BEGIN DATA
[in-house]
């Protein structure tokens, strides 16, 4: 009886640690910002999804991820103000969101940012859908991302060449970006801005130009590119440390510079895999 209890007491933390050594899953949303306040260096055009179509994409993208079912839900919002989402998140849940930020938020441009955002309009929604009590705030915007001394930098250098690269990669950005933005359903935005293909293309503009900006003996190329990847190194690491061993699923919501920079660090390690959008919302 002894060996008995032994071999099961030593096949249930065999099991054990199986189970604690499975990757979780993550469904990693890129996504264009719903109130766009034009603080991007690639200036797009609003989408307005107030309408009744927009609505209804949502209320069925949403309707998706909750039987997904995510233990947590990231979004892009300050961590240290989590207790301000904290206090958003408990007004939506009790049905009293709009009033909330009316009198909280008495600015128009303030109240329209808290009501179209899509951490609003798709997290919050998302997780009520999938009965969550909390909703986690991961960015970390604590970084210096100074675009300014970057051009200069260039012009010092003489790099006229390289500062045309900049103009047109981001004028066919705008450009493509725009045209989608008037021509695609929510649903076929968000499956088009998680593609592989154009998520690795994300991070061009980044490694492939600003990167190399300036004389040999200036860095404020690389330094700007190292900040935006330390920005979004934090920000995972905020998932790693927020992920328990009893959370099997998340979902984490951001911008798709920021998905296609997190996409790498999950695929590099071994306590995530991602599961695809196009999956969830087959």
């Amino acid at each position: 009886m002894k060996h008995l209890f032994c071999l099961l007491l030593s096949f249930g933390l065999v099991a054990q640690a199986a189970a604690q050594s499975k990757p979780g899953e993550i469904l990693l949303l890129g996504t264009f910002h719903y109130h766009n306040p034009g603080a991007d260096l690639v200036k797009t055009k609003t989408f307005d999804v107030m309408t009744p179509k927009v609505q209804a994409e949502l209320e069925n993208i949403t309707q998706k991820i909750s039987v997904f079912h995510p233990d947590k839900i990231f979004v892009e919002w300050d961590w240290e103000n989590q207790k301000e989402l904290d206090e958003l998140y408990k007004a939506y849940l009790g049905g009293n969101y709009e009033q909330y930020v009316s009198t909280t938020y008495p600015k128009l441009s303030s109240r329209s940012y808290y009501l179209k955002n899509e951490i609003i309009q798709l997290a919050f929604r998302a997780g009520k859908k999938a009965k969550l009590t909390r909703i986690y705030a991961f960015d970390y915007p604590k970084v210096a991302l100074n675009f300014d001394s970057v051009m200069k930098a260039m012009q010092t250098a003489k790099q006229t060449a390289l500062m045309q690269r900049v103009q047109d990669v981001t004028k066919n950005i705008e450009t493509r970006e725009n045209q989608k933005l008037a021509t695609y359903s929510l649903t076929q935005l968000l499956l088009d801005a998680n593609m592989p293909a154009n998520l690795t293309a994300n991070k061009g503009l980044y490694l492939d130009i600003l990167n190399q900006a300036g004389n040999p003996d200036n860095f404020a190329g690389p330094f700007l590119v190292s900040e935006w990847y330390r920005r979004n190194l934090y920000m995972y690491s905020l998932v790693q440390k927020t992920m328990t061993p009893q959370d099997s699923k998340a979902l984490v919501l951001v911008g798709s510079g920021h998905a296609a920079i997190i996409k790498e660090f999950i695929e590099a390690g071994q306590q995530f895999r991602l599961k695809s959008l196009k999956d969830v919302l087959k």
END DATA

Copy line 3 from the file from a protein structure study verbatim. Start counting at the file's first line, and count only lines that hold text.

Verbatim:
């Amino acid at each position: 009886m002894k060996h008995l209890f032994c071999l099961l007491l030593s096949f249930g933390l065999v099991a054990q640690a199986a189970a604690q050594s499975k990757p979780g899953e993550i469904l990693l949303l890129g996504t264009f910002h719903y109130h766009n306040p034009g603080a991007d260096l690639v200036k797009t055009k609003t989408f307005d999804v107030m309408t009744p179509k927009v609505q209804a994409e949502l209320e069925n993208i949403t309707q998706k991820i909750s039987v997904f079912h995510p233990d947590k839900i990231f979004v892009e919002w300050d961590w240290e103000n989590q207790k301000e989402l904290d206090e958003l998140y408990k007004a939506y849940l009790g049905g009293n969101y709009e009033q909330y930020v009316s009198t909280t938020y008495p600015k128009l441009s303030s109240r329209s940012y808290y009501l179209k955002n899509e951490i609003i309009q798709l997290a919050f929604r998302a997780g009520k859908k999938a009965k969550l009590t909390r909703i986690y705030a991961f960015d970390y915007p604590k970084v210096a991302l100074n675009f300014d001394s970057v051009m200069k930098a260039m012009q010092t250098a003489k790099q006229t060449a390289l500062m045309q690269r900049v103009q047109d990669v981001t004028k066919n950005i705008e450009t493509r970006e725009n045209q989608k933005l008037a021509t695609y359903s929510l649903t076929q935005l968000l499956l088009d801005a998680n593609m592989p293909a154009n998520l690795t293309a994300n991070k061009g503009l980044y490694l492939d130009i600003l990167n190399q900006a300036g004389n040999p003996d200036n860095f404020a190329g690389p330094f700007l590119v190292s900040e935006w990847y330390r920005r979004n190194l934090y920000m995972y690491s905020l998932v790693q440390k927020t992920m328990t061993p009893q959370d099997s699923k998340a979902l984490v919501l951001v911008g798709s510079g920021h998905a296609a920079i997190i996409k790498e660090f999950i695929e590099a390690g071994q306590q995530f895999r991602l599961k695809s959008l196009k999956d969830v919302l087959k």